Overturning Roe v. Wade: Why It’s So Important a Matter is Settled Right

Roe v. Wade—the exercise of raw judicial power in 1973 that sparked a national controversy, embittered our political culture for a half-century, unjustly voided abortion prohibitions in 30 states, and resulted in the killing of 63 million unborn children—is set to be overruled.

This is the moment the pro-life movement has been working and praying towards for decades.

When Roe v. Wade is overruled, as a leaked U.S. Supreme Court draft opinion suggests that it will, its unjust reign of terror will immediately end in Kentucky—a pro-life “trigger law” will immediately go into effect and ban almost all abortions, saving thousands of unborn babies, while a network of pregnancy help centers will provide mothers and fathers facing unplanned pregnancies with support, resources, and education.

Roe v. Wade was egregiously wrong from the start and its reasoning exceptionally weak. Nothing in our nation’s historical understanding of ordered liberty prevented the people’s elected representatives from deciding how abortion should be regulated, yet Roe’s abuse of judicial power ended the unbroken tradition of prohibiting abortion from the earliest days of the common law until 1973 and sought to compel unending adherence to its decree.

Roe has long been criticized by many, including the late U.S. Supreme Court Justice Ruth Bader Ginsburg who supported abortion rights—she called it a “heavy-handed judicial intervention [that] was difficult to justify.”

Liberal political pundit Michael Kinsley also explained, “Although I am pro-choice… Roe v. Wade is a muddle of bad reasoning and an authentic example of judicial overreaching.”

When the U.S. Supreme Court reconsidered the abortion issue in 1992, Roe was so questionable that only two of the nine justices did not express a desire to change it.

But three justices, despite apparent reservations about whether the Constitution protected a right to abortion, decided it was more important that an issue be settled than that it be settled right. Thus, in a 5-4 decision, Planned Parenthood v. Casey allowed Roe’s reign of terror to continue.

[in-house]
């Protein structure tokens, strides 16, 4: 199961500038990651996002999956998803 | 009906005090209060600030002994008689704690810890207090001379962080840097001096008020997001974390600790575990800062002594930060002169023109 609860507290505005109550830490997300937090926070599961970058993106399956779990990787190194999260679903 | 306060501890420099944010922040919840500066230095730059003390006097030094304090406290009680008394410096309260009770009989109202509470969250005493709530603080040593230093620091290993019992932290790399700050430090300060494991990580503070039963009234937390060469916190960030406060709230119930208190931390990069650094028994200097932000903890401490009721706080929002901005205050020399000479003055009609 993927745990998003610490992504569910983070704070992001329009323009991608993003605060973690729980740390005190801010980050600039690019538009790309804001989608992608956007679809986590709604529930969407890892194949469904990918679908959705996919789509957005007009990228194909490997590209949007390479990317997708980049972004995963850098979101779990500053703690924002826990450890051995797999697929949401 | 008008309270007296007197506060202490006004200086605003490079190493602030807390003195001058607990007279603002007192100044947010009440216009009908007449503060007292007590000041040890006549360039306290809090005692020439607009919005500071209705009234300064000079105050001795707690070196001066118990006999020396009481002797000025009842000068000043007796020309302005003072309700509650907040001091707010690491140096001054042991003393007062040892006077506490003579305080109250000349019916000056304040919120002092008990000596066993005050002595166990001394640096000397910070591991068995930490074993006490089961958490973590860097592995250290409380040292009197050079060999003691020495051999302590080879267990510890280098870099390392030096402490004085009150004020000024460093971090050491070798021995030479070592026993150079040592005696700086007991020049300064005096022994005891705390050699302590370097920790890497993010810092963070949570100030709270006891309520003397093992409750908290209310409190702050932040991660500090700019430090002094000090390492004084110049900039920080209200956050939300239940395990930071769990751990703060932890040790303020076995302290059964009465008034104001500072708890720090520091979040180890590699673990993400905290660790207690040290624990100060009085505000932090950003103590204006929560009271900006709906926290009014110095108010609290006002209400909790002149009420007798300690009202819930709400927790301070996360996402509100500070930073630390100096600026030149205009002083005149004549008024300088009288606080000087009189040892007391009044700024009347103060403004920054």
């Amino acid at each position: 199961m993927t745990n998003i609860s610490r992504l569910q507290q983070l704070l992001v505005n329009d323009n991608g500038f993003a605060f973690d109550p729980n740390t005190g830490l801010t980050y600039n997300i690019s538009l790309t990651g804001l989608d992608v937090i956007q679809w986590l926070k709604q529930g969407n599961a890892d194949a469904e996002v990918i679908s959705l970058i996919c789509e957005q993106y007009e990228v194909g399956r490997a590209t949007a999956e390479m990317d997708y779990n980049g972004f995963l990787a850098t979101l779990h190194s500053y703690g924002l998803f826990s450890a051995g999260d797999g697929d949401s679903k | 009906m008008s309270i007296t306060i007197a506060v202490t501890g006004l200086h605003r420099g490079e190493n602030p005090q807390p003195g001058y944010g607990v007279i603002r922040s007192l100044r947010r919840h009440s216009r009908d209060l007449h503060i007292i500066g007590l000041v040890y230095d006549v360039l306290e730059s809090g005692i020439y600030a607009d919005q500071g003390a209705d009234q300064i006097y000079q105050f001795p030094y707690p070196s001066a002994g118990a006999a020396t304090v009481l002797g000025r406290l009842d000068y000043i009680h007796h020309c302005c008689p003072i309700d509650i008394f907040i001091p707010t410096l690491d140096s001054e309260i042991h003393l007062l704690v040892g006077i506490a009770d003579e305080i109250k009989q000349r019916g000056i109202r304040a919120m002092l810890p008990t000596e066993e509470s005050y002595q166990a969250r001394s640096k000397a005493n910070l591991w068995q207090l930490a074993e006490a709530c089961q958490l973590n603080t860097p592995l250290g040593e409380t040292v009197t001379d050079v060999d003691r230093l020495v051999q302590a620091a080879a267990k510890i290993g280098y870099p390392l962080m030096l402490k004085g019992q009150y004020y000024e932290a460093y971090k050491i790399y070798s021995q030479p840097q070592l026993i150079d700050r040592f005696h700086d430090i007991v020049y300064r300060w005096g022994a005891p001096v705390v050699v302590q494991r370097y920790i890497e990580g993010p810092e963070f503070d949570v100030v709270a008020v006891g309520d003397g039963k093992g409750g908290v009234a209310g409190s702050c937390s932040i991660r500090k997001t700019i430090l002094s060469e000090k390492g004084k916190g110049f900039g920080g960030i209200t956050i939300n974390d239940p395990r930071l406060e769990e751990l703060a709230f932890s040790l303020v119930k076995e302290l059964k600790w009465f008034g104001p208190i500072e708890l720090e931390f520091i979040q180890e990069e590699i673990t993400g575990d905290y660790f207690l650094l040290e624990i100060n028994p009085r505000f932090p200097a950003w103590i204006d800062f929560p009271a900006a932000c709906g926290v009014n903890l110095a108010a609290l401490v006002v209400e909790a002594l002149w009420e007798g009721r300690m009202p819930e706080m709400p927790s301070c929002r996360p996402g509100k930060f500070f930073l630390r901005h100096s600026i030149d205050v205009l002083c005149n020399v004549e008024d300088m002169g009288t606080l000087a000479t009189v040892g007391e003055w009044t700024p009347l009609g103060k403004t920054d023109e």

The recently leaked draft opinion in Dobbs v. Jackson Women’s Health Organization instead recognizes that the Court must place “a high value on having a matter settled right” when it comes to the interpretation of the Constitution.

Given that Roe v. Wade was so egregiously wrong from the beginning, has led to such damage within our nation, and resulted in the death of 63 million, the Court’s draft opinion concludes that the rule of law demands the U.S. Supreme Court “heed the Constitution and return the issue of abortion to the people’s elected representatives.”

Overturning Roe v. Wade means an end to the reign of terror in which a government-sanctioned slaughter of the unborn has killed 63 million fellow humans from our nation.

Overturning Roe v. Wade means that our elected officials will once again have the freedom to eliminate particularly gruesome and barbaric “medical” procedures and preserve the integrity of the medical profession.

Overturning Roe v. Wade means that our elected officials can prevent discrimination on the basis of race, sex, or disability in the womb.

Overturning Roe v. Wade means that our elected officials can once again protect the health of mothers across the Commonwealth.

The decision to overrule Roe v. Wade—like the end of slavery, segregation, and other injustices—is a monumental moment in our nation’s history that should be widely celebrated.

This article was written by Michael Johnson, Policy Advisor for The Family Foundation.